What's Innovation and What's Piracy?
From the San Francisco Chronicle, April 28, 2008
Innovation is a two-way street. Wrapping yourself in the flag of "innovation" does not excuse you from respecting economic rights or legal accountability online any more than it does offline. Most public companies are beginning to agree with Serge Sasseville of Canadian communications giant Quebecor that public companies answer not only to CEOs, shareholders and creditors, but as "a good corporate citizen, (we) cannot remain insensitive to the piracy problems affecting the survival of content producers and rights holders."
Contrast Sasseville's admonition with RealNetworks CEO Rob Glaser, quoted in an Associated Press story on RealDVD: "If you want to steal, we remind you what the rules are, and we discourage you from doing it, but we're not your nanny." The differences are obvious.
Innovation that allows a win-win business model to flourish ultimately benefits consumers in the long run because it attracts investment in both distribution models and also the media that consumers want. While the media business got off to a slow start online 10 years ago, consumers now have a variety of ways to enjoy video content when they want it, where they want it and how they want it - legally and safely.
One real-world example of win-win innovation is Hulu.com, a video streaming site backed by the NewsCorp and NBC Universal. Hulu is a huge success and is loved by fans who can watch full episodes of hundreds of shows like "30 Rock" and "The Simpsons." Fans can also get thousands of movies through cable and satellite video-on-demand services as well as instant rental, download or ad-supported streaming through sites such as Apple's iTunes, Amazon and Netflix - all licensed, all safe and all based on win-win innovation.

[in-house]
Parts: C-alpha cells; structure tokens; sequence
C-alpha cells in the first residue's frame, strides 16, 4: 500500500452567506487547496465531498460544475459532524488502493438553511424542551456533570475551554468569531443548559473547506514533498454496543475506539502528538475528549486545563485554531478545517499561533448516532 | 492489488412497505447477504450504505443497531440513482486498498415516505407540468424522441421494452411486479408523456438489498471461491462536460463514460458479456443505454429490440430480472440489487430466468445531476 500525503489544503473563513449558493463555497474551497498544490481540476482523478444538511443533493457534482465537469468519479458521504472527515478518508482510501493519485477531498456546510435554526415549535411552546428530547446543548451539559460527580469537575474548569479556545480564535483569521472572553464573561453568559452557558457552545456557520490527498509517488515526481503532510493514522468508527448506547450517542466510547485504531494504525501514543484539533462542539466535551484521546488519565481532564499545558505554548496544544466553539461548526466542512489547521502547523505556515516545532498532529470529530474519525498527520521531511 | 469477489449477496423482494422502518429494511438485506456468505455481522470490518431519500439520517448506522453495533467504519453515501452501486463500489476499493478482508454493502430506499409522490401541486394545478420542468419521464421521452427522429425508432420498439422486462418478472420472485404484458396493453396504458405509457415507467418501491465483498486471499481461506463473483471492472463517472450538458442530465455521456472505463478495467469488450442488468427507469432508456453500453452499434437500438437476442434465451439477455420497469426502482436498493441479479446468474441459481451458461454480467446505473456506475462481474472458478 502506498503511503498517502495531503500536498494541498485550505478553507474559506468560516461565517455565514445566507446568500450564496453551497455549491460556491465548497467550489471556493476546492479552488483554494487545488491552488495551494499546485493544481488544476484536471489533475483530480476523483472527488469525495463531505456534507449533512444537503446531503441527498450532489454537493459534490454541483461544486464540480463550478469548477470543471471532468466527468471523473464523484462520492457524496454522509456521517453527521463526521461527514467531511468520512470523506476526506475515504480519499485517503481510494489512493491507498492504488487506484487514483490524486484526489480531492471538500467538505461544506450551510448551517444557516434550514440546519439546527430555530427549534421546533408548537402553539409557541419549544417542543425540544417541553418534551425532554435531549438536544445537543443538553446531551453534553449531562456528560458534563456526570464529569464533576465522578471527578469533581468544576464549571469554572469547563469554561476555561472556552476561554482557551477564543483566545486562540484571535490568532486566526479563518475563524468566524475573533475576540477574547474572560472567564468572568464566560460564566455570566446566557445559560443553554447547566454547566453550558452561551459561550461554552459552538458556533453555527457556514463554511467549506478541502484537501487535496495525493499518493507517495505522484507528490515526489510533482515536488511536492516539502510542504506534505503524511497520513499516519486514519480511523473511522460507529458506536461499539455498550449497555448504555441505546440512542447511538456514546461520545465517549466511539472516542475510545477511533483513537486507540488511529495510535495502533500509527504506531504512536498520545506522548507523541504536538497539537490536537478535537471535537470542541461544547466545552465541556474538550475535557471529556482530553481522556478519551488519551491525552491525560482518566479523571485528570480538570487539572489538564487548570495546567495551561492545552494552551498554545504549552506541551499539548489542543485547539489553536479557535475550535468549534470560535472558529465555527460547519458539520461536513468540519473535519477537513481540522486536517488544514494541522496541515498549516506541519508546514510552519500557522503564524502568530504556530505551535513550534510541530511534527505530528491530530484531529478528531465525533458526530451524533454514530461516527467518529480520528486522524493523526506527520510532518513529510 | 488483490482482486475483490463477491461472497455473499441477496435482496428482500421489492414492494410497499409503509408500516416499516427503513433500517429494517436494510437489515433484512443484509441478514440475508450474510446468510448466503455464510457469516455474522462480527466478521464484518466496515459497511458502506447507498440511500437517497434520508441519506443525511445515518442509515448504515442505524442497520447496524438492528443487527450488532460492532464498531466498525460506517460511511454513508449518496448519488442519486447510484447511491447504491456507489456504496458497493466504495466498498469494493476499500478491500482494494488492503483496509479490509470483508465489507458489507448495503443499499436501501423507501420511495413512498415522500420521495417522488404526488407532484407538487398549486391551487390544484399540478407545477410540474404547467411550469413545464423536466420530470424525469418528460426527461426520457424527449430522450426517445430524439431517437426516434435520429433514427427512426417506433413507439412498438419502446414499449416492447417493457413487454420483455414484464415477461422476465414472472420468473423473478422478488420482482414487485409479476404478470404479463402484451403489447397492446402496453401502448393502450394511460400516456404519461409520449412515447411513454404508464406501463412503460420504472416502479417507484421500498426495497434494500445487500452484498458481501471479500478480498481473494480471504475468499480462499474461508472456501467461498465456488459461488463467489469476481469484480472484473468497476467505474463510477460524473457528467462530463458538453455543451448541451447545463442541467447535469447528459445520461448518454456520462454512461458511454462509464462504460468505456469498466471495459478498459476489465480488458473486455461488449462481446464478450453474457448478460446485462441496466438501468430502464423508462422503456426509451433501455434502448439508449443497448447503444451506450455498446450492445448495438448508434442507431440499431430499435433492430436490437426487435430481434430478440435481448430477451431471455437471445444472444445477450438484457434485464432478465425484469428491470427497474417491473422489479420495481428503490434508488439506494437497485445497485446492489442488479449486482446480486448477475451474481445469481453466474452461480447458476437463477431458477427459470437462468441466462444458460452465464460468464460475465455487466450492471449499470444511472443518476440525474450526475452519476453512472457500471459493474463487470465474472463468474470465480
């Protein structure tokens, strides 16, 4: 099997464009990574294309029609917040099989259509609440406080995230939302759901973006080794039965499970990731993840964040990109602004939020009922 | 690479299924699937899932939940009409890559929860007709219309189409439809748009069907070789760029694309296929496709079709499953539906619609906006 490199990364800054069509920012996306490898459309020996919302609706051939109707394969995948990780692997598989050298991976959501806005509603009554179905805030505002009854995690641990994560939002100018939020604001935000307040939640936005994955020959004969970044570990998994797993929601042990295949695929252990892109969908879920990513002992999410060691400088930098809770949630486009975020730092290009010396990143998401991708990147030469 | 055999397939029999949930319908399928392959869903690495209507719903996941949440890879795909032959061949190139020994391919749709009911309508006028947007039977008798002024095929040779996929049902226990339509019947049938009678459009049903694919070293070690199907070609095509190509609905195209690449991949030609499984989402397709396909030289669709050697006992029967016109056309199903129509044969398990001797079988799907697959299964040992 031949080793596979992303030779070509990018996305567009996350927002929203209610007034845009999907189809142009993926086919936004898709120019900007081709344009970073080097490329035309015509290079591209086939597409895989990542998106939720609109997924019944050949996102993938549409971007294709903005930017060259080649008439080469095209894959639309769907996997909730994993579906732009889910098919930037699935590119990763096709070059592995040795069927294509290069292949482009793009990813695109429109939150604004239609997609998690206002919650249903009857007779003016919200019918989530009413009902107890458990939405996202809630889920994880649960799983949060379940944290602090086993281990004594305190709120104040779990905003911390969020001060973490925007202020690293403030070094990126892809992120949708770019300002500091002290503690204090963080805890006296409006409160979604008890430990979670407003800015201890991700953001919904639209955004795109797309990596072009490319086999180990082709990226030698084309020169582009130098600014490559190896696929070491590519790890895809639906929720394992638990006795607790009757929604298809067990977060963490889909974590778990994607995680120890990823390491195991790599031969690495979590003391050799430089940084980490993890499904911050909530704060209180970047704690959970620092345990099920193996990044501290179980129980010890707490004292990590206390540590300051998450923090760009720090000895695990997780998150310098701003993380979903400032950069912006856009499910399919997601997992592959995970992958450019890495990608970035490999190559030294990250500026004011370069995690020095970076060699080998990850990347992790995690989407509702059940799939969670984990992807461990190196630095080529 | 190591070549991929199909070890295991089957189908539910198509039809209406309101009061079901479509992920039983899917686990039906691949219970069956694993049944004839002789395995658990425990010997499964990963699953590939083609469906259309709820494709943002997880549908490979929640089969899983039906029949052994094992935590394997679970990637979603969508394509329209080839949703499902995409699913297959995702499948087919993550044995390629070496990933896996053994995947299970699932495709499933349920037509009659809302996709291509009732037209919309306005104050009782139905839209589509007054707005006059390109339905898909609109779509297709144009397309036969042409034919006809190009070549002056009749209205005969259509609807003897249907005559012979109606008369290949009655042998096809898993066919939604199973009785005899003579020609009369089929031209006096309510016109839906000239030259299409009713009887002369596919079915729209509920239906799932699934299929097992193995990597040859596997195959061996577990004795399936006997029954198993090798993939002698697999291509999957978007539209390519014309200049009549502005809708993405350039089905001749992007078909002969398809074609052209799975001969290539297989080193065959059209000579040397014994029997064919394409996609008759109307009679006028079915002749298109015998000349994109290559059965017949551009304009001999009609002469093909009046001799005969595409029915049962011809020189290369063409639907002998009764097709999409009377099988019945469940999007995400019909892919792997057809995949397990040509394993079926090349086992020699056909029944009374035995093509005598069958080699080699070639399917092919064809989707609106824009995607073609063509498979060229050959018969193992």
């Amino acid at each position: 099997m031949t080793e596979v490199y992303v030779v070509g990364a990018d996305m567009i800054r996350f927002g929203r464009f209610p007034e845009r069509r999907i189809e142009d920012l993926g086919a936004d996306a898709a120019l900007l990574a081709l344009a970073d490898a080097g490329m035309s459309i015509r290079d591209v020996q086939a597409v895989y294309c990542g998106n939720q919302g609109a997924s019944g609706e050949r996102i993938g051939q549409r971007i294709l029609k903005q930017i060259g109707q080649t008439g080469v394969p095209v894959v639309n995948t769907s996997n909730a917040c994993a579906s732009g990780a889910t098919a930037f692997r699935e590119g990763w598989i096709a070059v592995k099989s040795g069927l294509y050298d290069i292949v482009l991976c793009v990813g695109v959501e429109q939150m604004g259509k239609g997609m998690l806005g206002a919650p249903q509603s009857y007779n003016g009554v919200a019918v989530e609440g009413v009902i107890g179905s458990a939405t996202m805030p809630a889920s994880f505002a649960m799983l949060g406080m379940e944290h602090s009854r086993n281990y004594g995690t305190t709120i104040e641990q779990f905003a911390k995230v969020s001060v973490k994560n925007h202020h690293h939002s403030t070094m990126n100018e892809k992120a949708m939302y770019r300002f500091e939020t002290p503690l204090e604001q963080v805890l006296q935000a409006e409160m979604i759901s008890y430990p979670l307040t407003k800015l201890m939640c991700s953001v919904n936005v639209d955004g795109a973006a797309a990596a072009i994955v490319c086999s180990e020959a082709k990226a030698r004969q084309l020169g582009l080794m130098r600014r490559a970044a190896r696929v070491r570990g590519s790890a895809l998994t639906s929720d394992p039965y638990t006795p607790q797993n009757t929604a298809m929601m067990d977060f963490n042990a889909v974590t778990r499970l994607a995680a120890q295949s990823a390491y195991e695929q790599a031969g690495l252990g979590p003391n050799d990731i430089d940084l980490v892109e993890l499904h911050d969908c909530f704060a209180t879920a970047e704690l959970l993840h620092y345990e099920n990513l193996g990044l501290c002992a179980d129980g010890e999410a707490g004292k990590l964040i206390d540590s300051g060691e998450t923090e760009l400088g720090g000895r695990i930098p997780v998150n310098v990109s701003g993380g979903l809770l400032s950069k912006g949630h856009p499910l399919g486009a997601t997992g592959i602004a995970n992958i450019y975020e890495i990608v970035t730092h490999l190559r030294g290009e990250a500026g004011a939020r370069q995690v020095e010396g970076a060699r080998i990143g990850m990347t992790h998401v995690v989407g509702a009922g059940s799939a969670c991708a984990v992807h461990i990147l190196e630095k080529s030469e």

I hope that this lawsuit doesn't obscure the refreshing cooperation happening between creators and technologists, because artists are energized by opportunities that flexible and immediate distribution methods give them. Innovation can and should be a sustainable extension of artistic creativity that will bring plenty of opportunity for creators and great content for fans.
While the case is heard in court in San Francisco, I hope the court balances concerns about the misappropriation of the labor value of creators and false innovation in fashioning justice. Good policy encourages the optimistic goal of cooperative innovation that respects economic rights and labor value and facilitates sustainable win-win businesses.